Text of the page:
Friday, 5 February 2016

Book Review/Sage Advice: Be You. Do Good by Jonathan David Golden



This book came at the perfect time in in my family's life. My husband and I are experiencing different life stages and situations and this book spoke perfectly to each one!

Be You. Do Good. tells the story of Golden's entrepreneurial life. He talks about how he slowly moved from one area of business (life coach) to another (owning a coffee business). He uses his life as an example of how God leads us and inspires us to do His work. Through this book, Golden is able to use the wisdom he has learned through experience to teach us to recognize and act upon God's leading.

At the end of each section, Golden asks leading questions to get you thinking about your own life and dreams. I found these questions to be really valuable and thought provoking. I love his concept of “little by little” or “one step at a time”. We should always ask ourselves what can I do next to help achieve my dreams.


I think this book is a must-read for anyone struggling to either define their dream/ life mission or act on their dream.

*I was provided a free copy of this book in exchange for my honest opinion. 


Tuesday, 2 February 2016

Creating a Manageable Morning Routine

For me,  having a  good morning routine keeps me from falling into a productivity rut and ensures I complete my goals. Creating a morning routine will help keep you feeling healthy, energized and focused all day long. A good morning routine should include elements of each of the following:

11.  Exercise. Going for a jog or engaging in another activity that gets my heart pumping starts my day on the right track. Personally, I am the most motivated in the mornings, and exercising helps keep my energy levels up throughout the day. Also, if I start my day with a healthy mindset, I am less likely to devour a mid-afternoon calorie bomb. Passion4Profession, Tone it Up and Leslie Sansone offer great workouts that can be accessed through Youtube.  

22. Food. Eating a healthy breakfast is essential to keeping away the mid-morning munchies. Often, keeping it healthy and fast is the way to go. A quick Google search yields inspiration with sites such as 100 Days of Real Food, Life Simply and The Better Mom.

33. Inspirational time. Exercise energizes our bodies, but we need to make time to nurture our hearts and minds, too. Take 10-20 minutes each morning to meditate, journal or read a devotional. Doing so will energize and refresh your mind.

44.   Ritual. Rituals help us stay calm and centered. Many people make a ritual out of drinking a beverage like hot water with lemon, tea, coffee, or Choffy. Making a ritual out of consuming one of these drinks during your inspirational or breakfast time can help you remain calm, focused and receive health benefits. Other rituals include lighting candles during prayer or playing music during a bubble bath.
      
      You should make sure your morning routine reflect your priorities and responsibilities. Use the categories above as a template for filling in activities that help you feel energized and focused. Then, make a plan. Get a notebook or planner and divide your day into manageable chunks of time. Make sure to carve out time for your new morning routine. Having a scheduled plan helps your brain remember and focus on your goals.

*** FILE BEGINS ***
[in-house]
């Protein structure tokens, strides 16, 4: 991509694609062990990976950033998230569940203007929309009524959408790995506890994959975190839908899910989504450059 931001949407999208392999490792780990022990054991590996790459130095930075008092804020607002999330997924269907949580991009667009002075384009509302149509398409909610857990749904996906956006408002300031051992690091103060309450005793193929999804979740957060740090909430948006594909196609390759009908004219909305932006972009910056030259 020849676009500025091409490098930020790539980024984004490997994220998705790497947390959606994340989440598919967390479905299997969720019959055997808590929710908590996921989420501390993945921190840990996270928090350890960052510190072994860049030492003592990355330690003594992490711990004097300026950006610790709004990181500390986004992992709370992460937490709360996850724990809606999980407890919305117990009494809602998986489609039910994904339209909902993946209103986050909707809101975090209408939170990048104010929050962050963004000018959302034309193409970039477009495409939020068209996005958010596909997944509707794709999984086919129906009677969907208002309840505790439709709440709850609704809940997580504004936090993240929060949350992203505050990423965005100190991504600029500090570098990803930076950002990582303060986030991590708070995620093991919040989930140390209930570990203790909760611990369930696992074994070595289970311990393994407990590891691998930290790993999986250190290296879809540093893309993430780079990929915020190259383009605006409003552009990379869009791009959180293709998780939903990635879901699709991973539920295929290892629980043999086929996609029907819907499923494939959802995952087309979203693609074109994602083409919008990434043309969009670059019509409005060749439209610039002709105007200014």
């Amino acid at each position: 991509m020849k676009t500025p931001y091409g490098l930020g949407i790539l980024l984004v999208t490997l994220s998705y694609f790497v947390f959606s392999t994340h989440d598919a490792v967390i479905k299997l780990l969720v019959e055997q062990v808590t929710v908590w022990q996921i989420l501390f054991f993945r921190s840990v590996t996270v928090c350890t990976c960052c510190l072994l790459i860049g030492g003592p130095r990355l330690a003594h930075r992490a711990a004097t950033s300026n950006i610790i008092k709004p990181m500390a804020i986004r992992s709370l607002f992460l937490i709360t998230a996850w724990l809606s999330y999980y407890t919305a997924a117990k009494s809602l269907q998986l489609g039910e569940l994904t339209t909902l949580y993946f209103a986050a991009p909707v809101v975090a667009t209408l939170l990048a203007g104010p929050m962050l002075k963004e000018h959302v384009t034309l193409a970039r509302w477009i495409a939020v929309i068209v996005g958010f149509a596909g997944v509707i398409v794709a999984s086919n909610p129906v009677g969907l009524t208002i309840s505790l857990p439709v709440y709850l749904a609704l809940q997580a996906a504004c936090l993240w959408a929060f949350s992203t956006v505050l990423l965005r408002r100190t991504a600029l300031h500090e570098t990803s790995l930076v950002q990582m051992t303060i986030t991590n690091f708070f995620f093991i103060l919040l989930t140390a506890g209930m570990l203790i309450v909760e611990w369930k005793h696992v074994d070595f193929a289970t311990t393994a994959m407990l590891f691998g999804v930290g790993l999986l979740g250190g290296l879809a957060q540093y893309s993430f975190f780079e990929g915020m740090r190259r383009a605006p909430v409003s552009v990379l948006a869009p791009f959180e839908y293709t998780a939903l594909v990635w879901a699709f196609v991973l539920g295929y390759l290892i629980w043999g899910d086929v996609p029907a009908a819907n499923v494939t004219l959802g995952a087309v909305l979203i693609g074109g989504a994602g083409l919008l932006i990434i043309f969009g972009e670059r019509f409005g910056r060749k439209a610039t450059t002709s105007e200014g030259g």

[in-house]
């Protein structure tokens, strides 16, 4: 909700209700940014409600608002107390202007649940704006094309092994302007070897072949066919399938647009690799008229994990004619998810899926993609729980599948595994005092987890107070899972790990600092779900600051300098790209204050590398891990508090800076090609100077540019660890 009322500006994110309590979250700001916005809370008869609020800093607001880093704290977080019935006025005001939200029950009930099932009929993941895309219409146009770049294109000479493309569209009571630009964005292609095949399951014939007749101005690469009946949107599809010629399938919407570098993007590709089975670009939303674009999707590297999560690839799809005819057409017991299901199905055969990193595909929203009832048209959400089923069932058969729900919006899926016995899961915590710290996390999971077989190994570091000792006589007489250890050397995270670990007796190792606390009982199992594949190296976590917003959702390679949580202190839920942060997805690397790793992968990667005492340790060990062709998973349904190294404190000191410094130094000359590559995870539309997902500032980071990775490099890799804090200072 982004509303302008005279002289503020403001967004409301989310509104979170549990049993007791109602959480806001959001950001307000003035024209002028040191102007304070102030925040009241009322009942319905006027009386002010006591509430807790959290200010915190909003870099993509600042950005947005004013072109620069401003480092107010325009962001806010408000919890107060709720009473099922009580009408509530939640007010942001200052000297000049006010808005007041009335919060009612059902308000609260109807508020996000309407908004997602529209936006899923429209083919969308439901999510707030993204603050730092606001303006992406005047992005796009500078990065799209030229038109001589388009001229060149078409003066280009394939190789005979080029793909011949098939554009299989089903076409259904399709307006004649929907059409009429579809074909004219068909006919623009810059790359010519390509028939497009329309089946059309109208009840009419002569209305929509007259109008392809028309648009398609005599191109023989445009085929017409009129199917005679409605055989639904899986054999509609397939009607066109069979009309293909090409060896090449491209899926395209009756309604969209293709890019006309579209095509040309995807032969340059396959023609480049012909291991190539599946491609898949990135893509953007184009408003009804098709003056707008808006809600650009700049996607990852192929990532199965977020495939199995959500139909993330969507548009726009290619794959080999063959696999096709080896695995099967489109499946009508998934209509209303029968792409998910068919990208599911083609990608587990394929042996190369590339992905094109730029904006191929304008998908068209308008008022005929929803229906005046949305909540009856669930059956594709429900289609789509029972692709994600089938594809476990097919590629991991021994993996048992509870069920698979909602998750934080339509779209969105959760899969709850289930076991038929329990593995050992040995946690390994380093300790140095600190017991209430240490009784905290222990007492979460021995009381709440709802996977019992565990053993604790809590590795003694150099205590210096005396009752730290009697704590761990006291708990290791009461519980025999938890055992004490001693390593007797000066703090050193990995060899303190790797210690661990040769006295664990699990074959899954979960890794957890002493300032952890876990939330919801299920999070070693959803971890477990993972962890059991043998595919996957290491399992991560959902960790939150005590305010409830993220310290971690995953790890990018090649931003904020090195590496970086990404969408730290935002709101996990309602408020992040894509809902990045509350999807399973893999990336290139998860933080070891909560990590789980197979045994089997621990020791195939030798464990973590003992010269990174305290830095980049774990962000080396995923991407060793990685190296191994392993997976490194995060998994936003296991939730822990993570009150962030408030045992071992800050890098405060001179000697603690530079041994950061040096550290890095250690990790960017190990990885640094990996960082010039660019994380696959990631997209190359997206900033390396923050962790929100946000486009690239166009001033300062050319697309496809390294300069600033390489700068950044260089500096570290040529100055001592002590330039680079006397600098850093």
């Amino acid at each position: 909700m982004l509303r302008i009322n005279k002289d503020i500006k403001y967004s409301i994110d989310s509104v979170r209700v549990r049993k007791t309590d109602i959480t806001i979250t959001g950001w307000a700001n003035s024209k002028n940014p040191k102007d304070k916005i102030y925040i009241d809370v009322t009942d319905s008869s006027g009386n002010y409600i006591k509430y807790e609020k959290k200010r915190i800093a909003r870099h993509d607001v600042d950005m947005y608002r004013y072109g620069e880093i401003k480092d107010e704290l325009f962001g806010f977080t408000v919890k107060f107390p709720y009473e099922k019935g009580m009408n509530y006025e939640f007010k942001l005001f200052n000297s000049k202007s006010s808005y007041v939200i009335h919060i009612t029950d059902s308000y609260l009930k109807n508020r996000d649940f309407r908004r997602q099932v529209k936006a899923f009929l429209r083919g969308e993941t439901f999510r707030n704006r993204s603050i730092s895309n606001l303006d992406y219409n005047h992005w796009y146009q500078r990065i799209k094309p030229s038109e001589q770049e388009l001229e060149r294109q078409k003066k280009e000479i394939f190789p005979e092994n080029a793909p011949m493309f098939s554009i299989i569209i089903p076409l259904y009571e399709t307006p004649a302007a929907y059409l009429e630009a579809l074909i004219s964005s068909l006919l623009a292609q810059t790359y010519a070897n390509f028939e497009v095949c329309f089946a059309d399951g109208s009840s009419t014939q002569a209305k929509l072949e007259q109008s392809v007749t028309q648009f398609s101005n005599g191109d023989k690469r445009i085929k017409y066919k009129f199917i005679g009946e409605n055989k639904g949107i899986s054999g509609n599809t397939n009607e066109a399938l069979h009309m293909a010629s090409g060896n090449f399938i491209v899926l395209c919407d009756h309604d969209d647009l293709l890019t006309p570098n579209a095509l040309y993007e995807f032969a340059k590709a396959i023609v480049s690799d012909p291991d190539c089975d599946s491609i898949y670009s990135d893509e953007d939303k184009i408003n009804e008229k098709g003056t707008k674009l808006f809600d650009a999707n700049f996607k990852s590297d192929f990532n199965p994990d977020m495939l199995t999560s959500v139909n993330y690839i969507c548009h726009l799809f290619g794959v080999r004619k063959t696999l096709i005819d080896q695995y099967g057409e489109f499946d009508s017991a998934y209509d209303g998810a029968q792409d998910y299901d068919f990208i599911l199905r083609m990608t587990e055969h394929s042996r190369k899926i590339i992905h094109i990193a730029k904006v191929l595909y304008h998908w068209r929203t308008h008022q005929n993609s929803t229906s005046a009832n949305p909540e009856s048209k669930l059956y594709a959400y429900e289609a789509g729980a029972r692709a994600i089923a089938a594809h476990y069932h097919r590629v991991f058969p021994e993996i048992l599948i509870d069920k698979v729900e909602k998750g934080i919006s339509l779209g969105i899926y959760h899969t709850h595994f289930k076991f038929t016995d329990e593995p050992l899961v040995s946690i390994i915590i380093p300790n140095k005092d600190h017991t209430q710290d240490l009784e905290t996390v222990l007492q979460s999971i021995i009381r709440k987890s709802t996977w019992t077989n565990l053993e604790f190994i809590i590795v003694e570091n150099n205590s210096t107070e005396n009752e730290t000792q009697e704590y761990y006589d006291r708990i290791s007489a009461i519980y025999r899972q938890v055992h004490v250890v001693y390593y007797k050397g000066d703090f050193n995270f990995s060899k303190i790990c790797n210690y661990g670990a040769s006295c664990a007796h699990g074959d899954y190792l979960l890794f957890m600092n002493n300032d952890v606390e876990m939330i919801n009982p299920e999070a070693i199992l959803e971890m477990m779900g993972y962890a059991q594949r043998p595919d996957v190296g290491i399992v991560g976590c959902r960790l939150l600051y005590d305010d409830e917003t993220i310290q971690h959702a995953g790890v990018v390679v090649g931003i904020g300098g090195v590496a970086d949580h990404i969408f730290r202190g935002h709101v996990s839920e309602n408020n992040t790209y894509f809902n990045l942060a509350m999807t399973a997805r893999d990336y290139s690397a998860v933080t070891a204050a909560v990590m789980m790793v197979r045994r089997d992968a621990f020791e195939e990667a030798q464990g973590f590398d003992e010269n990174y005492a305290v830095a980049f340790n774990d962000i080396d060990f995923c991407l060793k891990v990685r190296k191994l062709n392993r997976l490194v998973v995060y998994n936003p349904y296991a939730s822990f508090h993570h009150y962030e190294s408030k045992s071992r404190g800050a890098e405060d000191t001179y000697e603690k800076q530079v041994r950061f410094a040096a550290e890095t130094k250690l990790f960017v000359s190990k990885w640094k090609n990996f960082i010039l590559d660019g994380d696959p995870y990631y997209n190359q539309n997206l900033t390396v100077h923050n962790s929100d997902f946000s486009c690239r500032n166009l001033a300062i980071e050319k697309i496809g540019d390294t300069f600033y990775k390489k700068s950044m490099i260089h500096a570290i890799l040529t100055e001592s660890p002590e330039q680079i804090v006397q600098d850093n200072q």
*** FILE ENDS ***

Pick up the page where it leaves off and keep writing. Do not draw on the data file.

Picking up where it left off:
If you find yourself struggling to stick to a routine, apps like The Fabulous and Runtastic, or personal fitness trackers, can help you stay focused and motivated. In addition, implementing a calendar and sticker system can help you visualize your progress. It’s important to remember that the purpose of a morning routine is to help you stay focused and energized. If your routine feels draining or too regimented it is time to change things up. 

Monday, 25 January 2016

Book Review: Walk to Beautiful by Jimmy Wayne




Jimmy Wayne’s Walk to Beautiful takes you on a journey from Jimmy’s troubled childhood in and out of foster care to his successful country music career and his efforts to give back and help raise awareness of what foster kids go through.

Jimmy had a hard life. At a young age he learned to fend for himself, after learning that his mother wouldn’t. He saw his sister married off to an abusive older man when she was only fourteen. He was homeless and often in foster care. Eventually, Jimmy was taken in by a kind older couple who inspired him and led to him changing his viewpoint on life. From there, Jimmy graduated high school and college and started his music career. After enjoying some success, Jimmy realizes he wants to give back. He then planned to walk half way across America in order to raise awareness about the lives of foster children. In fact, he is part of the reason that many states have stopped “aging out” foster kids at age 18 and now allow them to transition out at age 21.

I was thoroughly inspired and impacted by Jimmy’s story. He is a good story teller and knows how to keep an audience’s attention. I would definitely recommend this book, even if you don’t typically read memoirs or non-fiction. The book has a great story element to it that will keep you interested and engaged. I always hate saying that books about painful real life events are “good reads” but for lack of a better phrase that is what I will use.


*I was given a complimentary copy of this book in exchange for an honest review.  

Wednesday, 20 January 2016

Packrat Puddin'

I'm a terrible packrat. I hate to throw away anything that can be used again, especially food. So, when I made apple strudels this weekend and only 2 of the 8 survived the soggy bottom monster my mind started turning. I turned to both Cupcake Project and 365(ish) Days of Pinterest for inspiration and troubleshooting. They suggested a trifle, apple crisp, baked french toast and bread pudding. I'd wanted to make bread pudding for some time now so I jumped at that suggestion. I think this would turn out really good if you had some leftover slices of pie or strudel or turnovers. Like such a thing exists. Just be sure to crisp up whatever you use.

I cobbled this recipe together from Paula Deen and Alton Brown.



Ingredients:

3 cups toasted cubed apple pie/strudel/danishes/turnovers
1.5 cups granulated sugar
2 cups milk
5 eggs, beaten